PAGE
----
Treatment of Hypoglycemia

The goals of treatment for hypoglycemia are to detect and treat a low BG level promptly by using an intervention that provides the fastest rise in BG to a safe level, to eliminate the risk of injury and to relieve symptoms quickly. It is also important to avoid overtreatment since this can result in rebound hyperglycemia and weight gain.

Table 3
Risk factors for severe hypoglycemia
A1C, glycated hemoglobin
  • Prior episode of severe hypoglycemia
  • Current low A1C (<6.0%)
  • Hypoglycemia unawareness
  • >Long duration of insulin therapy
  • Autonomic neuropathy
  • Low economic status
  • Food insecurity
  • Low health literacy
  • Cognitive impairment
  • Adolescence
  • Preschool-age children unable to detect and/or treat mild hypoglycemia on their own

Evidence suggests that 15 g glucose (monosaccharide) is required to produce an increase in BG of approximately 2.1 mmol/L within 20 minutes, with adequate symptom relief for most people (Table 4 ) (35–39). This has not been well studied in patients with gastropathy. A 20 g oral glucose dose will produce a BG increment of approximately 3.6 mmol/L at 45 minutes (36,37). Other choices, such as milk and orange juice, are slower to increase BG levels and provide symptom relief (36,37). Glucose gel is quite slow (<1.0 mmol/L increase at 20 minutes) and must be swallowed to have a significant effect (35,40). Patients taking an alpha-glucosidase inhibitor (acarbose) must use glucose (dextrose) tablets (41) or, if unavailable, milk or honey to treat hypoglycemia. Glucagon 1 mg given subcutaneously or intramuscularly produces a significant increase in BG (from 3.0 to 12.0 mmol/L) within 60 minutes (42). The effect is impaired in individuals who have consumed more than 2 standard alcoholic drinks in the previous few hours or in those who have advanced hepatic disease (43,44).

Table 4
Examples of 15 g carbohydrate for treatment of mild to moderate hypoglycemia
  • 15 g glucose in the form of glucose tablets
  • 15 mL (3 teaspoons) or 3 packets of table sugar dissolved in water
  • 175 mL (3/4 cup) of juice or regular soft drink
  • 6 LifeSavers (1 = 2.5 g carbohydrate)
  • 15 mL (1 tablespoon) of honey

Hypoglycemia and driving

Individuals with diabetes are a heterogenous group, and the risk of motor vehicle accidents and driving violations may be only slightly increased or markedly increased (relative risk [RR] 1.04 to 3.24) (45). Factors include age, level of A1C, degree of hypoglycemic awareness, miles driven, presence of complications and many others.

Advances in treatment, medical technology and self-monitoring have increased the ability of patients with diabetes to control their disease and operate a motor vehicle safely. The fitness of these patients to drive must be assessed on an individual basis. Individuals with diabetes should be encouraged to take an active role in assessing their ability to drive. Patients should have information concerning avoidance, recognition and appropriate therapeutic intervention for hypoglycemia. Drivers with diabetes should be assessed for possible complications, including eye disease, neuropathy (autonomic, sensory, motor), renal disease and cardiovascular disease. In general, a patient is considered fit to drive if he or she is medically fit, is knowledgeable about controlling BG levels and is able to avoid severe hypoglycemic episodes.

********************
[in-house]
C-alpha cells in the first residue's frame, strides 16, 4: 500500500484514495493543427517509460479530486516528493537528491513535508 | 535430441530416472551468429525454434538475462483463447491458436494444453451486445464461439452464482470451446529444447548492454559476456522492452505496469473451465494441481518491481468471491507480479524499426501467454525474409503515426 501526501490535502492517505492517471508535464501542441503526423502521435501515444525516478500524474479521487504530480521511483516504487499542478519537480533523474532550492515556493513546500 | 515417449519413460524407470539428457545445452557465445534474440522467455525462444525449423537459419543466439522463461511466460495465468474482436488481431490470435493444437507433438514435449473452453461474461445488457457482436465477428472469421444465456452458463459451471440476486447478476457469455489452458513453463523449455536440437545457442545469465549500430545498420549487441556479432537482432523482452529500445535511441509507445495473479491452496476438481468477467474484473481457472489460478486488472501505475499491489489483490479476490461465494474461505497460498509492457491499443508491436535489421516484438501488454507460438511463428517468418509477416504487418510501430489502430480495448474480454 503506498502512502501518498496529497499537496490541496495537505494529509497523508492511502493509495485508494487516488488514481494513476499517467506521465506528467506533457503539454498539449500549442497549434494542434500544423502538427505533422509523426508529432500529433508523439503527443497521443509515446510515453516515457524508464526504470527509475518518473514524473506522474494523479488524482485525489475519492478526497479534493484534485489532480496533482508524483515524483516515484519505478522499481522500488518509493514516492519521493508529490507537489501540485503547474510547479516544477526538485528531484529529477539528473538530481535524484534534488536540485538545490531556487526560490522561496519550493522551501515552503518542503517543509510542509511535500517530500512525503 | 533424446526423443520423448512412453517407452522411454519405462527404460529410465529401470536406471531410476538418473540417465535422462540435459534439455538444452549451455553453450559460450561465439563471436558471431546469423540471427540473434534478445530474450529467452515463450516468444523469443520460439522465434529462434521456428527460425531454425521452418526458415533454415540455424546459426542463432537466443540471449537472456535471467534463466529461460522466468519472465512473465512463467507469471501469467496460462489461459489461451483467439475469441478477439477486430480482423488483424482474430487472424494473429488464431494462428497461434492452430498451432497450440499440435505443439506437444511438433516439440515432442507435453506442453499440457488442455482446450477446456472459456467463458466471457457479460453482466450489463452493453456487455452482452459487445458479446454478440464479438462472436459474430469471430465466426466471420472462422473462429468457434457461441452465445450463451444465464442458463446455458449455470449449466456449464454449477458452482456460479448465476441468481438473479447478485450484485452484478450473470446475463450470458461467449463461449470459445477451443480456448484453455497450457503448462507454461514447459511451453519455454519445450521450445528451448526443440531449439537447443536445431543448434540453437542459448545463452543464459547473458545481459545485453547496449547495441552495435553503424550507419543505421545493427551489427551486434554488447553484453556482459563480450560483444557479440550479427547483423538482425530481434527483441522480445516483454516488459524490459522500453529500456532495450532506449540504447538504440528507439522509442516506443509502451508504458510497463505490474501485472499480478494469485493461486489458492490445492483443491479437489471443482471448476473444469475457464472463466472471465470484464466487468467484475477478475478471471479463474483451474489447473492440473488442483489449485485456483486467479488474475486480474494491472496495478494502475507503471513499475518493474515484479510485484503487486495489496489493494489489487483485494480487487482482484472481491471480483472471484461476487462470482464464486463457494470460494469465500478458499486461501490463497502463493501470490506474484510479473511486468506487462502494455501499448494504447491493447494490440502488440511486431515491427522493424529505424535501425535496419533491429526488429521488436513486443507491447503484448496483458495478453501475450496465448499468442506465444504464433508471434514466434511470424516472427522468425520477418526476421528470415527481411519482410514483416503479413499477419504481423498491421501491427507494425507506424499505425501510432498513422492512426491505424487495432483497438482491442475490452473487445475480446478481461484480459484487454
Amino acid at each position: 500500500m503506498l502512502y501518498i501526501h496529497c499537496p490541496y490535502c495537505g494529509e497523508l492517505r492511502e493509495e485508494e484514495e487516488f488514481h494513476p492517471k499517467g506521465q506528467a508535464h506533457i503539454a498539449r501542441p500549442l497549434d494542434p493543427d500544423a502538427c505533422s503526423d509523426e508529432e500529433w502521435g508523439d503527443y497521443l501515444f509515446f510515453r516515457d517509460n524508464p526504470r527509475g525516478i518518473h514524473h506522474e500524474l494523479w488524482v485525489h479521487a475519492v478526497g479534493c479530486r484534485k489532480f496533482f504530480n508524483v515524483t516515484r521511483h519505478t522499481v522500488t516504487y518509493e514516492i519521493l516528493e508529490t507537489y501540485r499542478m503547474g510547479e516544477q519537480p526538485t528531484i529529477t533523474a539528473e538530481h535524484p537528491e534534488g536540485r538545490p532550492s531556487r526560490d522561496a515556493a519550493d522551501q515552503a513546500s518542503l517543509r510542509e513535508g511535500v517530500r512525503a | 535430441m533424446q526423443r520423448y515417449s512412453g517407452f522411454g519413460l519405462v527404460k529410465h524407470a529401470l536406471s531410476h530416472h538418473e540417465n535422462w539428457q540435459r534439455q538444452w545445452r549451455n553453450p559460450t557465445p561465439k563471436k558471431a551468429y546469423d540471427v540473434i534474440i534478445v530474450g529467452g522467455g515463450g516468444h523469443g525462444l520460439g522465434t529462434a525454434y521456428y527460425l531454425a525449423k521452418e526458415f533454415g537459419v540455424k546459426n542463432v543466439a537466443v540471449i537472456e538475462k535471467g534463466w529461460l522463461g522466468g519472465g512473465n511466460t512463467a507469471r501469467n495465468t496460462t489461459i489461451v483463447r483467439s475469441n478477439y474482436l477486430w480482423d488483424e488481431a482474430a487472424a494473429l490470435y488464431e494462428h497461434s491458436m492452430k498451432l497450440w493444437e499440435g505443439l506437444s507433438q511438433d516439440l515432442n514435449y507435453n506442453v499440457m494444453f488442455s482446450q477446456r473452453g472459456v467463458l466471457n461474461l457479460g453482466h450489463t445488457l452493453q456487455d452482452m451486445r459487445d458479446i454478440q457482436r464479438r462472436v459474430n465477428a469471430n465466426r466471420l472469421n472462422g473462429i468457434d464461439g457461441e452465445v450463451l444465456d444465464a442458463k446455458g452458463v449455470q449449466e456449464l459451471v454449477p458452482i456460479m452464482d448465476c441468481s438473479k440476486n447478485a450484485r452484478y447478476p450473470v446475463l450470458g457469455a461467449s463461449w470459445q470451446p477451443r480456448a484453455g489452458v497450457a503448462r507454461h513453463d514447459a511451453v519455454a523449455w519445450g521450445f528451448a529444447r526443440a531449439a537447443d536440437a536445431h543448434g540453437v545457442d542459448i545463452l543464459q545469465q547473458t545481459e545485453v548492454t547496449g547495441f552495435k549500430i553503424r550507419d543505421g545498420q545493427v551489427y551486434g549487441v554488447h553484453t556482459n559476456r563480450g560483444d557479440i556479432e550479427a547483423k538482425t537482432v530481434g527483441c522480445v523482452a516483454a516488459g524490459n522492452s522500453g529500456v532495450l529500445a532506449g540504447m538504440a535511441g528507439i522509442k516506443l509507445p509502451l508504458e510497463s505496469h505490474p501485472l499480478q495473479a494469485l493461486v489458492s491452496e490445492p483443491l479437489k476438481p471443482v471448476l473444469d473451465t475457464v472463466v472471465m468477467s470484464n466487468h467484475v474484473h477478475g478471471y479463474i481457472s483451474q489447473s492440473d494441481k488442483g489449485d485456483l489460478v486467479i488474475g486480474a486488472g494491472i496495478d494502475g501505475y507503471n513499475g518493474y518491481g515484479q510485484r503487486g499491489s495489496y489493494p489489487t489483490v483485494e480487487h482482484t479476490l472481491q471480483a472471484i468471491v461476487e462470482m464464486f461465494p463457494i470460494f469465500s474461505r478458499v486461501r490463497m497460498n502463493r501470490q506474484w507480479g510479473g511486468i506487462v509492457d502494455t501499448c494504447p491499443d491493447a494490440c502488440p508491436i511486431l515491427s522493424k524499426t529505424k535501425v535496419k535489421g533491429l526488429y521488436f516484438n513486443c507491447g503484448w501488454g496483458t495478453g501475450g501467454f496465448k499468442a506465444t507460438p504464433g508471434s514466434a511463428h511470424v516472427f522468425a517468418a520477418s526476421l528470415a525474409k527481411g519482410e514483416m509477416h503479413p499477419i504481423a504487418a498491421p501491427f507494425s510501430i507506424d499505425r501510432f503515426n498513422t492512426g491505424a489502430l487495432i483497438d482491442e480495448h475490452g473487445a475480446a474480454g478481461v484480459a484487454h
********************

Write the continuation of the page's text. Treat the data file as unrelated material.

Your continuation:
Recommendations

  1. Mild to moderate hypoglycemia should be treated by the oral ingestion of 15 g carbohydrate, preferably as glucose or sucrose tablets or solution. These are preferable to orange juice and glucose gels [Grade B, Level 2 (35) ]. Patients should retest BG in 15 minutes and re-treat with another 15 g carbohydrate if the BG level remains <4.0 mmol/L [Grade D, Consensus]. Note: This does not apply to children. See Type 1 Diabetes in Children and Adolescents, p. S153, and Type 2 Diabetes in Children and Adolescents, p. S163, for treatment options in children.
  2. Severe hypoglycemia in a conscious person should be treated by oral ingestion of 20 g carbohydrate, preferably as glucose tablets or equivalent. BG should be retested in 15 minutes and then re-treated with another 15 g glucose if the BG level remains <4.0 mmol/L [Grade D, Consensus].
  3. Severe hypoglycemia in an unconscious individual
    1. With no IV access: 1 mg glucagon should be given subcutaneously or intramuscularly. Caregivers or support persons should call for emergency services and the episode should be discussed with the diabetes healthcare team as soon as possible [Grade D, Consensus].
    2. With IV access: 10–25 g (20–50 cc of D50W) of glucose should be given intravenously over 1–3 minutes [Grade D, Consensus].
  4. For individuals at risk of severe hypoglycemia, support persons should be taught how to administer glucagon by injection [Grade D, Consensus].
  5. Once the hypoglycemia has been reversed, the person should have the usual meal or snack that is due at that time of the day to prevent repeated hypoglycemia. If a meal is >1 hour away, a snack (including 15 g carbohydrate and a protein source) should be consumed [Grade D, Consensus].
  6. Patients receiving antihyperglycemic agents that may cause hypoglycemia should be counselled about strategies for prevention, recognition and treatment of hypoglycemia related to driving and be made aware of provincial driving regulations [Grade D, Consensus].

Abbreviation:
BG, blood glucose.

Related Website

Begg IS, Yale J-F, Houlden RL, et al. Canadian Diabetes Association’s clinical practice guidelines for diabetes and private and commercial driving. Can J Diabetes. 2003;27:128–140. Available here . Accessed April 30, 2012.